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Celebrating 54 Years of the Shure SM58 Microphone

Updated on March 18, 2018
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Ritchie has been a vocalist for over 25 years, touring theatres and venues around the UK in a Commitments and Blues Brothers production.

Close-up of the Shure SM 58
Close-up of the Shure SM 58

Introduction to the Shure SM58

The Shure SM58 was originally produced in 1966 by Shure Incorporated and continues to be manufactured today. A professional, cardioid dynamic microphone the SM58 has stood the test of time and has been the choice of many vocalists (and musicians) for over 50 years.

The microphone has a solid design, is durable and rarely breaks. Available for around £70 in the UK ($100 in the US) the SM58 allows the user to experience excellent sound quality at a low price.

As well as the corded version of the SM58, Shure also manufacture a wireless version - the Shure BLX24-SM58.

What is a 'cardioid dynamic microphone'?

A cardioid microphone has the most sensitivity at the front and is least sensitive at the back. It isolates from unwanted ambient sound and is much more resistant to feedback than omnidirectional microphones.

Because of these qualities the SM58 is particularly suitable for loud bands or stages which is why it remains such a popular microphone to use live.

Who uses the SM58?

There's probably no one who been around love music who's never seen and SM58. As the worlds biggest selling microphone it can be found on stages and in studios throughout the world. It's so diverse that even the BBC still use the microphone for live coverage of Glastonbury (amongst other live events).

Many bands use the '58 including Kasabian and The Who.

Proximity Effect

The SM58 does have a proximity effect which means that the closer the noise source (i.e. your mouth) the more bass you will have in the overall sound.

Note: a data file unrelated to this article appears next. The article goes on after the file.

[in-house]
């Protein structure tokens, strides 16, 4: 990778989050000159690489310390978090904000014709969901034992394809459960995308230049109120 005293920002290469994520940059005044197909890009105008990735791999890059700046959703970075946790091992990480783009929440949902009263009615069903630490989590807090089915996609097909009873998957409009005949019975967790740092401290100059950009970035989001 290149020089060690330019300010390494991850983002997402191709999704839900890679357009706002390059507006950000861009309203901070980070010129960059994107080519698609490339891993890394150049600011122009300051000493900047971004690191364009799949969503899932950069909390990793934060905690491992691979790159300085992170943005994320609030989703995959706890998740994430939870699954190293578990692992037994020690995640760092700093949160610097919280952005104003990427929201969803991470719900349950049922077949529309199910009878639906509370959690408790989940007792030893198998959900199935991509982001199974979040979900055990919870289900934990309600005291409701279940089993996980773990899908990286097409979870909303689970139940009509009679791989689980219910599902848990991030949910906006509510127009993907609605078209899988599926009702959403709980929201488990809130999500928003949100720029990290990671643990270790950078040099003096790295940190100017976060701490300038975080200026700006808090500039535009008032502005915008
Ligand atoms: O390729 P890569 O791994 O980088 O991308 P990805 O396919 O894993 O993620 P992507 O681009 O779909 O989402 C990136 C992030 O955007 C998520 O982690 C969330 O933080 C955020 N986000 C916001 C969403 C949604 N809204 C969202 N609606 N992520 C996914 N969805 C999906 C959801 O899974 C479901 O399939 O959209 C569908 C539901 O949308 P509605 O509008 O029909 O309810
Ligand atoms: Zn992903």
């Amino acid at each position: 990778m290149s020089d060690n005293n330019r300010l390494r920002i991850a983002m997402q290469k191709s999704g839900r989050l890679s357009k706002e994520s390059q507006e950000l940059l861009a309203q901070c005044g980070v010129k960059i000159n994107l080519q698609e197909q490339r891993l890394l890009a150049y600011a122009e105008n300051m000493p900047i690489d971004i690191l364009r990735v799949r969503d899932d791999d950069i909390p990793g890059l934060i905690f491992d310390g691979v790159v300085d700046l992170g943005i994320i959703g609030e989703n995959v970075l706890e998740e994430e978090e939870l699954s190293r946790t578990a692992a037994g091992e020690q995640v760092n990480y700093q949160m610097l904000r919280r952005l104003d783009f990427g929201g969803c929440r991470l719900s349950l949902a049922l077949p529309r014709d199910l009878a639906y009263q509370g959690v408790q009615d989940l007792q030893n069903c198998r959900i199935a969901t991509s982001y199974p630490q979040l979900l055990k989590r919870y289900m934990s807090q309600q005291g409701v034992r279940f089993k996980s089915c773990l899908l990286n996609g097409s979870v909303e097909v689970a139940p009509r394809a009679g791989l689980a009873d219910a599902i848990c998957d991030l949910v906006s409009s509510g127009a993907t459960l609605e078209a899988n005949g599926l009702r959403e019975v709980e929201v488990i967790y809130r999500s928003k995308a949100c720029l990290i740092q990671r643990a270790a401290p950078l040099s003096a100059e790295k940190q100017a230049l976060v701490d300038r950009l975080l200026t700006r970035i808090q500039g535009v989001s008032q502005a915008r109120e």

That can be great for many vocalists, but it can also lead to feedback problems, especially in the lower ranges.

Build quality.

One of the most important aspects of the SM58 is it's strength. The moment you pick up the microphone you can instantly feel the quality. At just under 300 grams it isn't the lightest mic on the market but that adds to the feeling of quality. The turned aluminium shaft is one section and very sturdy, and the minimal parts mean less to go wrong. All of these aspects add to the overall quality of the microphone and is one of the reasons that they rarely fail and last for literally decades if looked after.

Check out this video below. It shows the SM58 getting dunked in saltwater, driven over by a truck and burned - it still worked afterwards. That's pretty cool.

Shure SM58 Durability Test


Although primarily intended as a vocal microphone I've seen SM58's in all kids of roles. It's an excellent mic for picking up ambiant noise in acoustic sets, I've seen them used as overhead mics for drummers and even drum 'n' bass MC's use them.

From garage bands to Wembly stadium, the SM58 is can be seen in use in almost any live musical setting.

But what about the SM57?

The SM57 is the SM58's little brother. Although the '57 looks just like a '58 with the grille removed, the microphones are not the same. The SM57 has flat mid-range and sweet top end which makes it a much better microphone for recording instruments such as acoustic guitars.

However, the two microphones are very similar in way they sound. Yes, the two microphones were designed with different intentions but they can both do the same job. So yes, you can use an SM58 to record instruments.

Just beware that the SM57 doesn't have a very effective blast windscreen so you're likely pick up plosive sounds (those P and B sounds that blast air into the diaphragm of the microphone).

Beware of counterfeits.

Buying a counterfeit SM58 will not give you the quality of a genuine unit, despite what some people will tell you.

Not only is the sound of a fake SM58 noticeably inferior but so is the build quality. Cheap, counterfeit mics are noticeable lighter, made from cheaper materials, use smaller wires and have an inferior transducer (the part this converts your voice into electrical current). Some estimates believe that these cheaper mics cost less than $1 to produce.

If you buy a counterfeit mic it won't last, it won't sound good and you'll end up having to buy another. As my old granddad used to say: buy cheap, you buy twice!

Where to buy

As the world's most popular microphone there's no shortage of companies selling the SM58. However, you should always ensure that you buy from a bona fide source to ensure that you're getting the genuine article.

I recommend that you buy an SM58 from Amazon. Amazon are an approved retailer. You'll get a microphone with clip and carry-case and it comes in a sturdy box.


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